A 5E Hit Die House Rule Idea

I have finished reading through the 5E Basic Rules I had printed out at Office Depot. Although I was very skeptical before the release of any 5E product, I am very happy that my initial suspicions were unfounded. I am looking forward to getting the Starter Set in several days and I have been coming up with ideas for adventures when I get a home campaign up and running.

This is the first Wizards edition of D&D that I want to play by the book. The course of D&D has been righted with this release and I am very much looking forward to getting the PHB. I had originally intended to wait until I evaluated the Starter Set and played a few sessions but I am enjoying the Basic Rules enough that I am ready to dive in.

I am in no rush to get started on a big list of house rules. I have not even played a session yet. It seems like a pretty solid rule set and I do not want to go messing around with it before I give the rules as written a good workout. That does not mean I have no ideas for any house rules at all. I do, in fact, have an idea or two that I may implement in the future to see how well they work in actual play.

Hit Die
I think the Hit Die for Fighters (d10) and Clerics (d8) is perfect. I think it makes sense that the Rogue and Wizard both use a smaller Hit Die than the Cleric and Fighter; they both use a d6. I am thinking of changing the Hit Die for Rogues to a d6 and for Wizards to a d4 for no other reason than to fit my perception.

Page 7 of the Basic Rules state that “…hit points define how tough your character is in combat and other dangerous situations.” It makes more sense to me to have the Rogue less tough than the Cleric because the Cleric represents a type of warrior priest instead of a devout member of the clergy. It makes sense for the Wizard to also be less tough than the Rogue and the other classes as well. I wonder if a d4 is too low. I did double check the B/X rules and both the Thief and Magic-User use a d4 for hit points. Interesting.

Final Thoughts
Who knows if I will implement this change any time soon. I can see a few things that I could start working on right now. New races, classes, backgrounds, and trinkets come to mind pretty quickly. I believe I will wait on most of these to see what is in the PHB. Why duplicate something that is coming out in an official write up in a short while? If I work on anything else it will probably be trinkets because that would be a small investment of time if something was duplicated. Have any of you experimented with any house rules yet? Do you have a new race, class, or a rules mod you would like to share?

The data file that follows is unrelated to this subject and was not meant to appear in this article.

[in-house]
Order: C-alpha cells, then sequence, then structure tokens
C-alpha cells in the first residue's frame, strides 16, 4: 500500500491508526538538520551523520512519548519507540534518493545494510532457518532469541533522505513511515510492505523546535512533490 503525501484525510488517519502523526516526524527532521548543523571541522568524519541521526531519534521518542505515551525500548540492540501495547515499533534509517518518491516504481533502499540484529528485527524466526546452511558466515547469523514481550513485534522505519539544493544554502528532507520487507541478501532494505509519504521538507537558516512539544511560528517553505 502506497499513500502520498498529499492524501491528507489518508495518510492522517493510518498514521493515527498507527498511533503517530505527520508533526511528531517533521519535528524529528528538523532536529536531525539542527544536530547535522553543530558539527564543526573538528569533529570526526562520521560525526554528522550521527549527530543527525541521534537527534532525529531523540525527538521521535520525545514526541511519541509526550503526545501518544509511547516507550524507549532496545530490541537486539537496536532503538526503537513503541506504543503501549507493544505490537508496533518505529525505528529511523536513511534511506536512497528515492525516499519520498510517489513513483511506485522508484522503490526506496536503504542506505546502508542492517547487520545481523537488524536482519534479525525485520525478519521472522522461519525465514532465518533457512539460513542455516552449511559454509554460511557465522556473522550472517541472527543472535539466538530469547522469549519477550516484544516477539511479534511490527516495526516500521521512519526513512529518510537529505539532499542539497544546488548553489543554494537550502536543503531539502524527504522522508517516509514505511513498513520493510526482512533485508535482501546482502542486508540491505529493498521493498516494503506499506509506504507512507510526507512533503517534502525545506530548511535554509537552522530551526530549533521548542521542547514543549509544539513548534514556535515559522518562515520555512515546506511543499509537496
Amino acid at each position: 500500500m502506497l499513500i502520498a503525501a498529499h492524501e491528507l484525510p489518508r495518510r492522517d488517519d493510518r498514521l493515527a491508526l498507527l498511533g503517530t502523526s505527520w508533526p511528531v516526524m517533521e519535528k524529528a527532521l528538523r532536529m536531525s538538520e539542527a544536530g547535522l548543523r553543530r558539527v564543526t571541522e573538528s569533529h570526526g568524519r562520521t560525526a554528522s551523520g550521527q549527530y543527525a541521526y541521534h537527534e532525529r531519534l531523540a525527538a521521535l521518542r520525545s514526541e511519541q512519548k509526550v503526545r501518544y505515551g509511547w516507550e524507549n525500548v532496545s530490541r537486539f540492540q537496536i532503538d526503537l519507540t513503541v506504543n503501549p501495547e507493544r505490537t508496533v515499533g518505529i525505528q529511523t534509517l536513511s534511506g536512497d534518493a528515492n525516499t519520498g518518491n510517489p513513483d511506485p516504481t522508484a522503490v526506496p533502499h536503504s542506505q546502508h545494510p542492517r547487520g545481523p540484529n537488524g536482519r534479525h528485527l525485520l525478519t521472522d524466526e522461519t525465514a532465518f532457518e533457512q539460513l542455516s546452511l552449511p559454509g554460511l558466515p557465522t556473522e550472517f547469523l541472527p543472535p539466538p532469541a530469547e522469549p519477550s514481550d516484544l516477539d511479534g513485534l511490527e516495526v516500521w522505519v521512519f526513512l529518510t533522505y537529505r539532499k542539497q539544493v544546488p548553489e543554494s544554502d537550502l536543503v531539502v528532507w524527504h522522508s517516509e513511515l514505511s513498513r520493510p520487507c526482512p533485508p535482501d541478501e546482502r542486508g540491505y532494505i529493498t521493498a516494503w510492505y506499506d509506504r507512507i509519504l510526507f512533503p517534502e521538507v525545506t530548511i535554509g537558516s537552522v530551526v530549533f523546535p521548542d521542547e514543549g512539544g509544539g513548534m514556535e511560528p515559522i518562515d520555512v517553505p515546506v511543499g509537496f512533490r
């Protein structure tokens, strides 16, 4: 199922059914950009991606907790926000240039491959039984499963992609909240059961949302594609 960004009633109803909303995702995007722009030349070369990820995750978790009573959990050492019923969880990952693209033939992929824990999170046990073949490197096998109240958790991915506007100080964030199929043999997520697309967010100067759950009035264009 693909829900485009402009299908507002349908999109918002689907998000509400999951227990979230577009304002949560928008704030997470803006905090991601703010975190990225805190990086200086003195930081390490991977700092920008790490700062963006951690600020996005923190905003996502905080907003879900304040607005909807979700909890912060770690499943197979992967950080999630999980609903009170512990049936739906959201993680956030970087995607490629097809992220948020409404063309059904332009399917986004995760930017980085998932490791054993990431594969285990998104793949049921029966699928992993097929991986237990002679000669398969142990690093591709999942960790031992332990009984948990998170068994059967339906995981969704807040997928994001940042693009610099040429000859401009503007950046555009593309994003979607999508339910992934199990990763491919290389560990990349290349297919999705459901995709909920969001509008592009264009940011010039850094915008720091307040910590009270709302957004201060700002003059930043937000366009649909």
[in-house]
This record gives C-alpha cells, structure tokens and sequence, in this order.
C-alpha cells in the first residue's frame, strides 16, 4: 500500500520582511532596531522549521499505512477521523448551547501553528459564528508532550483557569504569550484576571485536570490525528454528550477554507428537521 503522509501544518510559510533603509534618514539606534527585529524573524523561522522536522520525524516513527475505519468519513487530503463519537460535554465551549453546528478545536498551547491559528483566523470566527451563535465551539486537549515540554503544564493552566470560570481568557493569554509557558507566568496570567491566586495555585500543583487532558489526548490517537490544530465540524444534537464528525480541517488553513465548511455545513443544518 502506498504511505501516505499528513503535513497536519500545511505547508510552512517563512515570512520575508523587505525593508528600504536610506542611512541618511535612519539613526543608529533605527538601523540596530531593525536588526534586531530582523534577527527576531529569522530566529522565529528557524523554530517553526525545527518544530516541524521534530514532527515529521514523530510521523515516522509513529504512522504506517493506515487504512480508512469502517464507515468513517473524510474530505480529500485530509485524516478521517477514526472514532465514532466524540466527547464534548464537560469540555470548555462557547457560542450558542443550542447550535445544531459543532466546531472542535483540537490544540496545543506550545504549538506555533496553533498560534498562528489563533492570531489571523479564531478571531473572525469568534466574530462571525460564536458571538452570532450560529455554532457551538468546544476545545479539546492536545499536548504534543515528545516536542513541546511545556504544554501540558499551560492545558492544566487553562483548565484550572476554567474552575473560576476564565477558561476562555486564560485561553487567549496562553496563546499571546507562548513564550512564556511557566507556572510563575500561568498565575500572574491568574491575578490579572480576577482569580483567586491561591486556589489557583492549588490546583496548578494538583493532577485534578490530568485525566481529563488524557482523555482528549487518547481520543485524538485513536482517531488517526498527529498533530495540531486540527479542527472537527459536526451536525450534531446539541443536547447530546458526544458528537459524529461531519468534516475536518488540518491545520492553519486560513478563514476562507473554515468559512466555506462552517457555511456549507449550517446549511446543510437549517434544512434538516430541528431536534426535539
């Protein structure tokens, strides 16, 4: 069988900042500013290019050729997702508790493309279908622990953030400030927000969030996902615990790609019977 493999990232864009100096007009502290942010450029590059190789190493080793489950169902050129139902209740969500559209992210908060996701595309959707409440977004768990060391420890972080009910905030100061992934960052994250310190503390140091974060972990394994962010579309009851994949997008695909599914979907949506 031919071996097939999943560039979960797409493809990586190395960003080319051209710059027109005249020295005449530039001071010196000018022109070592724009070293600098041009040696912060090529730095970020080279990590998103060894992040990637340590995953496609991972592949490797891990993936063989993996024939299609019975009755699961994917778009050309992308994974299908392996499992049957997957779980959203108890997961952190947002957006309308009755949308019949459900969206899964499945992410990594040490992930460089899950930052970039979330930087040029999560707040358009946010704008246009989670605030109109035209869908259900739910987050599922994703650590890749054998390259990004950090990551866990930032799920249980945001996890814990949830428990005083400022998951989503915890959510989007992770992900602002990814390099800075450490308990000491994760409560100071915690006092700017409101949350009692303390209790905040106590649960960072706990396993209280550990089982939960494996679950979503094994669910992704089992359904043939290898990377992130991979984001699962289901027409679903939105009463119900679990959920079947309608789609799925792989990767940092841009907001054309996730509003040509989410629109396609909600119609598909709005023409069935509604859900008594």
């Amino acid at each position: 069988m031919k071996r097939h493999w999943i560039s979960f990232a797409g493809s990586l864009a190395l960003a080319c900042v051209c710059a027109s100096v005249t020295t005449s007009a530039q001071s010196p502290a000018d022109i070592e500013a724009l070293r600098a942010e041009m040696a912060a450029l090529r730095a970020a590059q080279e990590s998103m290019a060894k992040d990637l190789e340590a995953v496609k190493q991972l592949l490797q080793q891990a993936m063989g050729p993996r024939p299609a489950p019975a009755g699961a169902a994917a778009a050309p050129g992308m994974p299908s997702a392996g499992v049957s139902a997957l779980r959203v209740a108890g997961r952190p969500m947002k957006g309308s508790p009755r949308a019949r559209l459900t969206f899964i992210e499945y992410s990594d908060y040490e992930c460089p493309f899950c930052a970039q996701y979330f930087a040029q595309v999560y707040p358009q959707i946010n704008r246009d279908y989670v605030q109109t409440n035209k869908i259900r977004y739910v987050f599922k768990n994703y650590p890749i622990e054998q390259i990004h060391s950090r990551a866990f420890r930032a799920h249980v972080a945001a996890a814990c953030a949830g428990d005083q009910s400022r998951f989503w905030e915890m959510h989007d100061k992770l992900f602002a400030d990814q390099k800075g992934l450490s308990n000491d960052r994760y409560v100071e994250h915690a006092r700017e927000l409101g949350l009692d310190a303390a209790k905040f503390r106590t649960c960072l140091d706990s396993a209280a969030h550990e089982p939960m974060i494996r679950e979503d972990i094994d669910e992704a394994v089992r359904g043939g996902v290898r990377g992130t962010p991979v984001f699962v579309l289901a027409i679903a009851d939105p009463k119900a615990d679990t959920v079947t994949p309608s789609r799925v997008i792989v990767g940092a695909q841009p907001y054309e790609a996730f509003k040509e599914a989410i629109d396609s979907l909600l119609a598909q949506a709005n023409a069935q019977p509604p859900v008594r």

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5 Quick 5E Adventure Ideas…

I have been reading through the 5E Basic Rules I had printed out at Office Depot. The Starter Set was not readily available early in my area and I did not pre-order from Amazon but I am getting one as soon as it hits the stores. In the meantime, I have been writing down ideas for adventures when I get a home campaign up and running. These are just quick fire ideas that are not fully fleshed out. I am keeping this list here for future use and maybe someone else can use them also.

Quick Adventure Ideas

A local trade caravan has recently fallen victim to several raids. The characters have been hired to guard the caravan on its trade route.

Rumors have been circulating among the town folk about the dead rising from the grave. The local law enforcement has dismissed it as drunken ramblings but when they investigated further there were disturbed graves with foot prints leading away from them.

The local gold mine has hit a dry spell so the miners have started digging deeper for a new vein. The miners that have been down to the lower levels speak of “something” lurking in the dark that attacks some of the workers. Recently, several of the workers have disappeared during their shift.

The last surviving member of a local, wealthy family has not been seen for months and their manse has been silent. Suddenly, people have seen sporadic lights and movement in the windows. Has a member of the family returned? Are their squatters staying in the place? The magistrate has posted an announcement looking for a group of people to investigate further.

A local lord’s daughter has come up missing. Did she run off with her boyfriend? Was she taken for ransom? Did she run off and join the new cult in town? Is the answer something even more sinister?

I am ready to get a game up and running!

Discussion of Arneson & Snider’s Adventures in Fantasy

Just a heads up here, but it you are interested in discussion of the mechanics and/or possible house rules for Arneson & Snider’s Adventures in Fantasy role playing game then head on over to The Comeback Inn and join the discussion.  Currently, the efforts seem to be on house rules for cleaning up and clarifying the game.  I hope these are gathered together in an unofficial supplement at some point.